It wasn’t the chicken, though the crisp, golden thighs rich with rosemary certainly were the best—and juiciest—I’d ever eaten. Nor was it the steak, so perfectly medium-rare, yet char-crusted.
It was a simple egg. One immaculately round poached egg convinced me I needed sous vide cooking in my repertoire.
From my table at the edge of the kitchen at Amass—Matt Orlando’s industrial-chic restaurant on the banks of Copenhagen’s Øresund Strait—I watched the chef crack an egg over my salad, releasing the Platonic form of poached eggs.
No ugly white danglers or strings. No unpleasant wateriness. Just a perfectly formed egg that, when pierced, oozed luxuriously into the dish.
Orlando’s secret? It had been poached inside the shell. Forty-five minutes in a water bath at 145°F. The white was barely set and soft. The yolk was warm and thick.
The allure of sous vide became clear—precision cooking that delivers exactly the results you crave. I wanted these eggs—and that certainty—in my life.
Sous vide is the most mainstream child to be born of the so-called molecular gastronomy movement, a chef-driven effort to use science to deconstruct traditional cooking and prepare food using novel, exacting techniques.
French for “under vacuum,” sous vide involves vacuum-sealing raw food in plastic bags, then placing at precise temperatures sometimes modulated to tenths of a degree, slowly and evenly cooks the food without risk of overcooking or drying out. Those steaks, for example.
Cooking one perfectly medium-rare is a balancing act most of us fumble. That’s because the surface of a hot skillet easily exceeds 400°F, making it challenging to get the core of the steak to hit the 125°F sweet spot I want before the exterior is overcooked.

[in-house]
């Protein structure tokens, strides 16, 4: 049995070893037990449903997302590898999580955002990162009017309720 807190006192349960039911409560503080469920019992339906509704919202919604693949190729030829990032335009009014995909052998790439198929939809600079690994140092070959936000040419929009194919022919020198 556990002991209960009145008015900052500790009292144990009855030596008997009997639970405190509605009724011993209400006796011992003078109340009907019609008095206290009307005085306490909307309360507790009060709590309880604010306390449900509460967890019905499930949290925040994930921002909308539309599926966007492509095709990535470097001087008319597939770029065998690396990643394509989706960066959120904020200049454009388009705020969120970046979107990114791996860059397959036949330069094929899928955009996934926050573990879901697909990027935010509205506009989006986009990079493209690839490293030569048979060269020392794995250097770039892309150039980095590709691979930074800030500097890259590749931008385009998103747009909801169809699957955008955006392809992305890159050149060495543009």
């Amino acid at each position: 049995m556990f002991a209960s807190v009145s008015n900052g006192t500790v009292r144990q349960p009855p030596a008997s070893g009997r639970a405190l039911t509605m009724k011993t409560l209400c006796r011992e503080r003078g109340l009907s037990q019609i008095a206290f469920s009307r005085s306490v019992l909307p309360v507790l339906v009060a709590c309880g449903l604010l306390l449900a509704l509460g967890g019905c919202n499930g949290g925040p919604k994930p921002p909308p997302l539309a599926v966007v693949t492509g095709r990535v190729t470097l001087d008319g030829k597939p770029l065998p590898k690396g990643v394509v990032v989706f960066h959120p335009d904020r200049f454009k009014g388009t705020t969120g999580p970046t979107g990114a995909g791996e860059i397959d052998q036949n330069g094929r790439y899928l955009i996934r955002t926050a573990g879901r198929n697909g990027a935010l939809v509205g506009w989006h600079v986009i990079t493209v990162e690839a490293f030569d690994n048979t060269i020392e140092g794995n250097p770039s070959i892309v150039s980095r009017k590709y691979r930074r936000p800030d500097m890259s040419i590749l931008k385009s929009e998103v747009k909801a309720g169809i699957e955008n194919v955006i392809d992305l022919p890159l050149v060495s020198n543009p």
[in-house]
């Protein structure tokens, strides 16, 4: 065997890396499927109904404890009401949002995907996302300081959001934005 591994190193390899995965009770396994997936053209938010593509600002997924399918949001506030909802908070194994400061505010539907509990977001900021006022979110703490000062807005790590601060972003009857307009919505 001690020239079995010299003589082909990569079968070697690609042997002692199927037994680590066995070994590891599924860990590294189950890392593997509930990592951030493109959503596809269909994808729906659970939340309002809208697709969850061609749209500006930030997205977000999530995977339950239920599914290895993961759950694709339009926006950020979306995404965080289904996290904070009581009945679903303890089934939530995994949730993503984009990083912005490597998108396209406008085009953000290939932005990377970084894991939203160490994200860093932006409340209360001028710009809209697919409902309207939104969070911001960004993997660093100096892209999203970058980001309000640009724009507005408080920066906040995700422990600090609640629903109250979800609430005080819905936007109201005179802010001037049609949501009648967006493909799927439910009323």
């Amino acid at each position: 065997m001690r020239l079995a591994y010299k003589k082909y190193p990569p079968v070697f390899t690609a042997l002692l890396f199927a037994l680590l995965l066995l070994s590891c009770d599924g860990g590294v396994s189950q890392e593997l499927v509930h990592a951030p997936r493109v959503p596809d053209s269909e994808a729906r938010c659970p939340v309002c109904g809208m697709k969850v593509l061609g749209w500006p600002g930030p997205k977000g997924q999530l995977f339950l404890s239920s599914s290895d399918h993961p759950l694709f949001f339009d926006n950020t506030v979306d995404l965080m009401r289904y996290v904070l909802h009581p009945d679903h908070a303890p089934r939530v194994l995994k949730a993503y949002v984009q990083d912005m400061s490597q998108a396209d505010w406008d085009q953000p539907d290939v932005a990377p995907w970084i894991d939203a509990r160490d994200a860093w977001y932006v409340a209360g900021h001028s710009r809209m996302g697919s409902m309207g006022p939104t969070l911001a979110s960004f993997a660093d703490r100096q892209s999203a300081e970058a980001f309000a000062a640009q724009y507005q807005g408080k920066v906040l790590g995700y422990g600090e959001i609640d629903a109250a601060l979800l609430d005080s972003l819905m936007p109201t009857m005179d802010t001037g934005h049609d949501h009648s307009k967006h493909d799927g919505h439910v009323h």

Sous vide makes it easy. Set the water to 125°F and not only does the steak cook perfectly medium-rare top to bottom, it’s also impossible to overcook.
Until recently, sous vide equipment was oversized and overpriced, during the past few years, there has been a surge in smaller, consumer-friendly equipment widely available at reasonable prices.
When I got home from Copenhagen, I bought an Anova Precision Cooker, which starts at $129. That’s when I learned that the brilliance of sous vide is its ability to solve problems, such as those overcooked steaks.
From Tyler Florence, I learned the fried chicken, which is first fully and gently cooked sous vide without breading, then is patted dry, battered and briefly flash fried. The result? No struggle to fully cook raw chicken before the breading burns.
More recently, sous vide enabled me to master liver pâté. I’d spent a year chasing ever richer, creamier pâtés with limited success. With sous vide, the ingredients (chicken livers, thyme, marsala and shallots) are pureed until silken before they are gently—so gently—cooked. The results are butter-smooth.
And then there is instant gin. Dump cheap vodka into a bag with classic—or customized—gin botanicals (such as juniper berries, coriander seeds and lemon and orange peel), heat it for mere minutes in a 176°F bath (alcohol boils at 173°F) and you get gin.
As we considered sous vide at Milk Street, a few things were obvious. This is low-and-slow cooking at its finest. But that alone makes it a poor fit for many people. By the time the water heats and the food cooks, even simple dishes generally run well over an hour.